But the breath analyzers are not very effective, said Sitterly. People can drink alcohol all night, go to their probation appointment the next day, and the analyzer won't register any alcohol in their system. The problem is growing, as there are more and more offenders every year.

"We have a tremendous felony DWI population in this county," said Sitterly.

She said they were planning to buy SCRAM devices from the manufacturer, AMS, at a cost of 1,500 dollars each. The offender would also pay a daily fee of 5.30 dollars while wearing the anklet: this would cover the cost of monitoring and relaying the readings, and would form part of the offender's probation. The amount was well within what they would have been spending on alcohol, she said.

While wearing the anklet, people can take a shower, and play sports, but they can't go swimming.

Another area where the alcohol monitoring anklet appears to be making inroads is in family court cases.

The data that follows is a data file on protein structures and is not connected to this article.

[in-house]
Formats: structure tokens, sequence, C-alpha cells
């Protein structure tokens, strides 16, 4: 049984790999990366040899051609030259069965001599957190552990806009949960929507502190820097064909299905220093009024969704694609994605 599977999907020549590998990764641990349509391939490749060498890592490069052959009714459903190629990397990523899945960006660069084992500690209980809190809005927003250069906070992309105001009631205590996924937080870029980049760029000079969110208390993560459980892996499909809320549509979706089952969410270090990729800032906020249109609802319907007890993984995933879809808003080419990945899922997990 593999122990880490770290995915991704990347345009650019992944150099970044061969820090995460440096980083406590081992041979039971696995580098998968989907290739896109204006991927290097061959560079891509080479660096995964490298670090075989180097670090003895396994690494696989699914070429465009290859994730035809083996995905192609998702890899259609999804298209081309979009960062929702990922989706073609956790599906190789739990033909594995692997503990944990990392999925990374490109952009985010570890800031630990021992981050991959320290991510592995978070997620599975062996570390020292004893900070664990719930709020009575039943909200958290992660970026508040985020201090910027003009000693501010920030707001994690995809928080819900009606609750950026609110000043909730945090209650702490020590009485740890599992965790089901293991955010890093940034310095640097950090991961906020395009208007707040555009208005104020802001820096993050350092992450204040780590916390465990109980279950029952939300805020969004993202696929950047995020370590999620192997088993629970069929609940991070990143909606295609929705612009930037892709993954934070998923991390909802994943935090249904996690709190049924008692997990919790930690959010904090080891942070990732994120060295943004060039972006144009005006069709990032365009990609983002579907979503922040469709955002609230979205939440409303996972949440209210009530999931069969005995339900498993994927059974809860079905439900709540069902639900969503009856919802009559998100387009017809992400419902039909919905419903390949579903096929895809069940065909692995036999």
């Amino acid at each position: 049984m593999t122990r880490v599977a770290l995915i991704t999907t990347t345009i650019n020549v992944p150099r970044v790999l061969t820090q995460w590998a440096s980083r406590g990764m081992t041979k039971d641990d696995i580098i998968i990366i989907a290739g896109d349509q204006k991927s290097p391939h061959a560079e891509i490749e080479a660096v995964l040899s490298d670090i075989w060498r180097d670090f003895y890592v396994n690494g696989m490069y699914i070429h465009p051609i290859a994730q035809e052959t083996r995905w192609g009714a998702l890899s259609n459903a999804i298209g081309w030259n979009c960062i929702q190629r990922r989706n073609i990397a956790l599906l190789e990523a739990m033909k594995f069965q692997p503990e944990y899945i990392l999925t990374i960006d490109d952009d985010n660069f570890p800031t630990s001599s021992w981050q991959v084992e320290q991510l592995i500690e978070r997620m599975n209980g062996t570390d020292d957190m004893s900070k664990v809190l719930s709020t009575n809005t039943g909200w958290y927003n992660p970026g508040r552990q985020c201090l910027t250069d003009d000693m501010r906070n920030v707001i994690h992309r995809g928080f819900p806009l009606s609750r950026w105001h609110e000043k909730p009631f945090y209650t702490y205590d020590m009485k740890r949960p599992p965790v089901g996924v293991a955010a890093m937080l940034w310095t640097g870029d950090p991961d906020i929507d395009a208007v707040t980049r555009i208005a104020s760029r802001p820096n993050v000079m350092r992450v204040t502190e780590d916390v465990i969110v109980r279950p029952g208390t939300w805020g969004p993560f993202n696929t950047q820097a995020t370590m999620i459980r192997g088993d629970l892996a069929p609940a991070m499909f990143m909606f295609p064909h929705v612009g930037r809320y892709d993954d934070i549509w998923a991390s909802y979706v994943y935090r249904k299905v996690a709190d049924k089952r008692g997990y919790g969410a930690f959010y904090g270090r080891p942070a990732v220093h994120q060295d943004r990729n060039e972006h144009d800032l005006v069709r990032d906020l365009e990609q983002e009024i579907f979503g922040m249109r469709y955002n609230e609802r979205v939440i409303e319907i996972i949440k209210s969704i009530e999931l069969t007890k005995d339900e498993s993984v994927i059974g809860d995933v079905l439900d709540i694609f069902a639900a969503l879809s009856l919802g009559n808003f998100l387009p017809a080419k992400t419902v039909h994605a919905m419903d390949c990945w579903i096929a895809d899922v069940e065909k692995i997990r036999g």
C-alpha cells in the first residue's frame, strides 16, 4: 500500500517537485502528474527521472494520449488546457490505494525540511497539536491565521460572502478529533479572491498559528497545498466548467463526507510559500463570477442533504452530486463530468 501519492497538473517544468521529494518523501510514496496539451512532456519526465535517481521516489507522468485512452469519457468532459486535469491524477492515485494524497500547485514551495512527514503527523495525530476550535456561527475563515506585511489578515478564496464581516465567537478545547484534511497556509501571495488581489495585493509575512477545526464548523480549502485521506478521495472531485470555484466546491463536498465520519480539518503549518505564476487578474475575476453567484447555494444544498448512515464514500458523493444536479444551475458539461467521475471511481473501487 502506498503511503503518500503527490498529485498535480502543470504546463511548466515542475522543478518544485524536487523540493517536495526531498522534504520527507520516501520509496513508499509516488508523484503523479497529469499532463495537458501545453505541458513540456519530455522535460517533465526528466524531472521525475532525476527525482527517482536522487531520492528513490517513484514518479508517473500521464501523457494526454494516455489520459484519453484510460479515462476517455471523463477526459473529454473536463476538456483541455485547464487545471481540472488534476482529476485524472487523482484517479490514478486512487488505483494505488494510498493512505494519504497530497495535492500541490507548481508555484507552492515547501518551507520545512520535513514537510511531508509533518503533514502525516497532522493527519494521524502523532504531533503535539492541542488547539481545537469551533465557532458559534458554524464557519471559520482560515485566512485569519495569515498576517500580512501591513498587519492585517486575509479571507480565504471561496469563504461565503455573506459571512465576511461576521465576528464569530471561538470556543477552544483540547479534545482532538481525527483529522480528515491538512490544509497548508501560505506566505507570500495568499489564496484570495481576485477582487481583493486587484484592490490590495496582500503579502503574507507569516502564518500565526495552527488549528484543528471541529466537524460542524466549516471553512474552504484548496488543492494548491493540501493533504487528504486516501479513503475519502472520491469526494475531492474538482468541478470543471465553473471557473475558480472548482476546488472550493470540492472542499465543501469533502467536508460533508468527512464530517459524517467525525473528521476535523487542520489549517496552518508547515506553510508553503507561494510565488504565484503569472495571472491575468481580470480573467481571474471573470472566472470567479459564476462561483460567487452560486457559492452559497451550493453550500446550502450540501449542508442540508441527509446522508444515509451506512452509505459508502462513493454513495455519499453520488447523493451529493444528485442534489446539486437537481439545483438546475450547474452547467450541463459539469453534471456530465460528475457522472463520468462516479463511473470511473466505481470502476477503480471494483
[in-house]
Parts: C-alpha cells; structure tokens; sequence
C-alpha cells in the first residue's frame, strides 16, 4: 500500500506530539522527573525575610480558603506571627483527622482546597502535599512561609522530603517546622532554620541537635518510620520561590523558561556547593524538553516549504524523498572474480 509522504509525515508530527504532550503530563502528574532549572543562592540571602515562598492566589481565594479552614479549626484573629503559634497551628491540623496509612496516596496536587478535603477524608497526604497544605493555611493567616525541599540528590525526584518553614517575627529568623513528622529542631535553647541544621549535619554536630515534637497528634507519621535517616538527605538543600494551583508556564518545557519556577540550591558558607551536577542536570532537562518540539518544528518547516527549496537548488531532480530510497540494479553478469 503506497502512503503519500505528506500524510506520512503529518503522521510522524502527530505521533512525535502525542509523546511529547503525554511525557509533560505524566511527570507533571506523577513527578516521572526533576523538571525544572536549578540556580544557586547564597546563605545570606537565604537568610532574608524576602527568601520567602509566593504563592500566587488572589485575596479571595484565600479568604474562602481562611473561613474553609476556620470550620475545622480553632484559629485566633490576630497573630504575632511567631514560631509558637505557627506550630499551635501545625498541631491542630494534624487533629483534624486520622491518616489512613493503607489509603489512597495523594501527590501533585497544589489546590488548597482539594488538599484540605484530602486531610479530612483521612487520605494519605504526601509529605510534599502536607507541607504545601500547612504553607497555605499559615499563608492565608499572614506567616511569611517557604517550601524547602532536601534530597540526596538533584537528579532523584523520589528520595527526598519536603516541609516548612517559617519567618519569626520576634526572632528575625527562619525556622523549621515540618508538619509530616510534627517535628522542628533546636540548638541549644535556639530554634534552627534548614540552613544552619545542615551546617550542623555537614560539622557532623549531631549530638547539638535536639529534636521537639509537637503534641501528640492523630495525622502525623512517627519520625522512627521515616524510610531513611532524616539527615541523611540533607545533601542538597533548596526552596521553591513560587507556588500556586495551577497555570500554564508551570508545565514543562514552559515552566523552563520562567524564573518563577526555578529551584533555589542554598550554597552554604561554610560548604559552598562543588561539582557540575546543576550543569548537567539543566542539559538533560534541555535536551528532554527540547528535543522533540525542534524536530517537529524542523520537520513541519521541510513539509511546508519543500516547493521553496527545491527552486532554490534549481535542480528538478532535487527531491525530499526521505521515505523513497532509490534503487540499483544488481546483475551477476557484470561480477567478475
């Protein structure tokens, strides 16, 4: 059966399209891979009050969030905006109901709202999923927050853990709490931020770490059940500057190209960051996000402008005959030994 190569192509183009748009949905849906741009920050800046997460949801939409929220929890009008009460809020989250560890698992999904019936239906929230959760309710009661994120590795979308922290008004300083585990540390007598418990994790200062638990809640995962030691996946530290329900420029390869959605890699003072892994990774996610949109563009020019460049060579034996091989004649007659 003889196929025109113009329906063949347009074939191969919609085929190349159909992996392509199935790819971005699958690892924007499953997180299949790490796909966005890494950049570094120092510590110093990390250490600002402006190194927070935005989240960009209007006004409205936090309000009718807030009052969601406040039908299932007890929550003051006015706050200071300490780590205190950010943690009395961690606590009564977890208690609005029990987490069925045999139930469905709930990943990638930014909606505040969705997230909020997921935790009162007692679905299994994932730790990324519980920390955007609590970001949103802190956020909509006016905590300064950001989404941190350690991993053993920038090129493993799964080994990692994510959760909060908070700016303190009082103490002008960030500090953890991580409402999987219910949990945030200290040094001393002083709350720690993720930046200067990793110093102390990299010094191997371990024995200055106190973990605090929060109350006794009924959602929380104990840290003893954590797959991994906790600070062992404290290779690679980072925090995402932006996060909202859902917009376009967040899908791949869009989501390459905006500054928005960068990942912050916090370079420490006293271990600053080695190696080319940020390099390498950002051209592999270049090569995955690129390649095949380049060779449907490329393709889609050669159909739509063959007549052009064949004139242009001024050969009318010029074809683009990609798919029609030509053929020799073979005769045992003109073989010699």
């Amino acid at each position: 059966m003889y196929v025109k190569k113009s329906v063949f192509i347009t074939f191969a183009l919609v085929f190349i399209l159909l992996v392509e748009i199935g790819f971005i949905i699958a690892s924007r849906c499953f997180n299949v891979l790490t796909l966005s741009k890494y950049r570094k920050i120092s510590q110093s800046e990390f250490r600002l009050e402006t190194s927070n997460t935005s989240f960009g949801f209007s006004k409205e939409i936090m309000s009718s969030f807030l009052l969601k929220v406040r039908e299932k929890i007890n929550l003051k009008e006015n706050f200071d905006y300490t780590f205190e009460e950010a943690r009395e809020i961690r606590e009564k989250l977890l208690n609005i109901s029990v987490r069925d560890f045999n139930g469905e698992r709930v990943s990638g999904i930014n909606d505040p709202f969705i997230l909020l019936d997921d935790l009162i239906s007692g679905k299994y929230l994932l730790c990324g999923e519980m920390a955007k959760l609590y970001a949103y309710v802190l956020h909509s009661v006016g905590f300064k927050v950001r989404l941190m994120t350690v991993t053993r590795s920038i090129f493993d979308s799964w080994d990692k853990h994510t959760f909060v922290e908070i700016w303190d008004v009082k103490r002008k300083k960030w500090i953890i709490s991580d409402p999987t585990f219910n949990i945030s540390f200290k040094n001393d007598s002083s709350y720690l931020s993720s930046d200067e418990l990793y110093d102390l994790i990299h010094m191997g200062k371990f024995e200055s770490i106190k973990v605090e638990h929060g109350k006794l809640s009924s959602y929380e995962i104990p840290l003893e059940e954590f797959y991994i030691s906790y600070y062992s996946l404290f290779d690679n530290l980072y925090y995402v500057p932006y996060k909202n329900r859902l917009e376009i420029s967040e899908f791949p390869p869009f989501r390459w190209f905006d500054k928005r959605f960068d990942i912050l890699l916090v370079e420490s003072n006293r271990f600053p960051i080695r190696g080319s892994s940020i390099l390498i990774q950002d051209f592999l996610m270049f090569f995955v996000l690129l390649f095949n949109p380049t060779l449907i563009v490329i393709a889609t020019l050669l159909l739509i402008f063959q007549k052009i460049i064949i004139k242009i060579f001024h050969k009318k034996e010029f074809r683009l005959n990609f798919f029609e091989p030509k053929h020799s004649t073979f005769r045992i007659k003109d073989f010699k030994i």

Kathryn Foster, a judge in Wisconsin's Waukesha County, who led the state's first Alcohol Treatment Court, has already put SCRAM into use with a test case where a father volunteered to undergo 30 days of monitoring to counter his ex-wife's accusations about his drinking, reported the Journal Sentinel last month.

Foster said the anklets could identify parents who were problem drinkers and keep the children out of the interrogation process:

"We don't like children to be interrogated by the non-drinking parent and to be the reporting person," said Foster.

Although there have been no independent randomized trials, AMS said that over 70 per cent of offenders who wear the SCRAM anklet don't violate the terms of their probation or bail.

Some cities report making good progress using the anklets as part of their strategy to cut down alcohol abuse.

In 2005, South Dakota started a sobriety programme whereby judges could order offenders not to take alcohol or other drugs, and forced those on the scheme to wear the SCRAM devices and submit to urine and breath tests.

The overall programme appears to have led to a 43 per cent fall in the rate of alcohol-related accidents and injuries in the state over the last three years.